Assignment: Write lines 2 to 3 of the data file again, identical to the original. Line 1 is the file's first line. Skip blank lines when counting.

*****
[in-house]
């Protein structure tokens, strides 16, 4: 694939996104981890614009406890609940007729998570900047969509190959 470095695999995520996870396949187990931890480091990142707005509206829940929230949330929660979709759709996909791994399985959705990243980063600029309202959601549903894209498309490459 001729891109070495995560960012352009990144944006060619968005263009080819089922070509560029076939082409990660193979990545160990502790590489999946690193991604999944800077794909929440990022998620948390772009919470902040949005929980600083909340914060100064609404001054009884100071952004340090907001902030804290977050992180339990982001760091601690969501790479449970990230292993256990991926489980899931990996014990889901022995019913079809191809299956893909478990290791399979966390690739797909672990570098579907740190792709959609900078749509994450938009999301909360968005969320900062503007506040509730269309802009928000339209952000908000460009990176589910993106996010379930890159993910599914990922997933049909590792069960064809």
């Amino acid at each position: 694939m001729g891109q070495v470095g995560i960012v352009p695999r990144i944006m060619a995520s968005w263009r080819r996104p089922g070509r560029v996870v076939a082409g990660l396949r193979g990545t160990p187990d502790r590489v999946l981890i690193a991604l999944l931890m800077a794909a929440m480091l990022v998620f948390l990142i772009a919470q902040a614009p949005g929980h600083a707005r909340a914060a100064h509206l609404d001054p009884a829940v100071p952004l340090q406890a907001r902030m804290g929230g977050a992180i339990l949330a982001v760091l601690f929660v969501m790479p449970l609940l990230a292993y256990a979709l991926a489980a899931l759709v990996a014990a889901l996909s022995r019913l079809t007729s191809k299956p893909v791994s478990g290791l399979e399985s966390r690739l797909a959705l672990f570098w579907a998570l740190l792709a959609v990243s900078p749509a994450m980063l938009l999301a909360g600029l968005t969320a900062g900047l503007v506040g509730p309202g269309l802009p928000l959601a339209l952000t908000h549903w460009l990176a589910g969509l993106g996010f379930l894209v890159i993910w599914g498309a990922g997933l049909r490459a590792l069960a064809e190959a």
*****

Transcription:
């Protein structure tokens, strides 16, 4: 694939996104981890614009406890609940007729998570900047969509190959 470095695999995520996870396949187990931890480091990142707005509206829940929230949330929660979709759709996909791994399985959705990243980063600029309202959601549903894209498309490459 001729891109070495995560960012352009990144944006060619968005263009080819089922070509560029076939082409990660193979990545160990502790590489999946690193991604999944800077794909929440990022998620948390772009919470902040949005929980600083909340914060100064609404001054009884100071952004340090907001902030804290977050992180339990982001760091601690969501790479449970990230292993256990991926489980899931990996014990889901022995019913079809191809299956893909478990290791399979966390690739797909672990570098579907740190792709959609900078749509994450938009999301909360968005969320900062503007506040509730269309802009928000339209952000908000460009990176589910993106996010379930890159993910599914990922997933049909590792069960064809």
């Amino acid at each position: 694939m001729g891109q070495v470095g995560i960012v352009p695999r990144i944006m060619a995520s968005w263009r080819r996104p089922g070509r560029v996870v076939a082409g990660l396949r193979g990545t160990p187990d502790r590489v999946l981890i690193a991604l999944l931890m800077a794909a929440m480091l990022v998620f948390l990142i772009a919470q902040a614009p949005g929980h600083a707005r909340a914060a100064h509206l609404d001054p009884a829940v100071p952004l340090q406890a907001r902030m804290g929230g977050a992180i339990l949330a982001v760091l601690f929660v969501m790479p449970l609940l990230a292993y256990a979709l991926a489980a899931l759709v990996a014990a889901l996909s022995r019913l079809t007729s191809k299956p893909v791994s478990g290791l399979e399985s966390r690739l797909a959705l672990f570098w579907a998570l740190l792709a959609v990243s900078p749509a994450m980063l938009l999301a909360g600029l968005t969320a900062g900047l503007v506040g509730p309202g269309l802009p928000l959601a339209l952000t908000h549903w460009l990176a589910g969509l993106g996010f379930l894209v890159i993910w599914g498309a990922g997933l049909r490459a590792l069960a064809e190959a």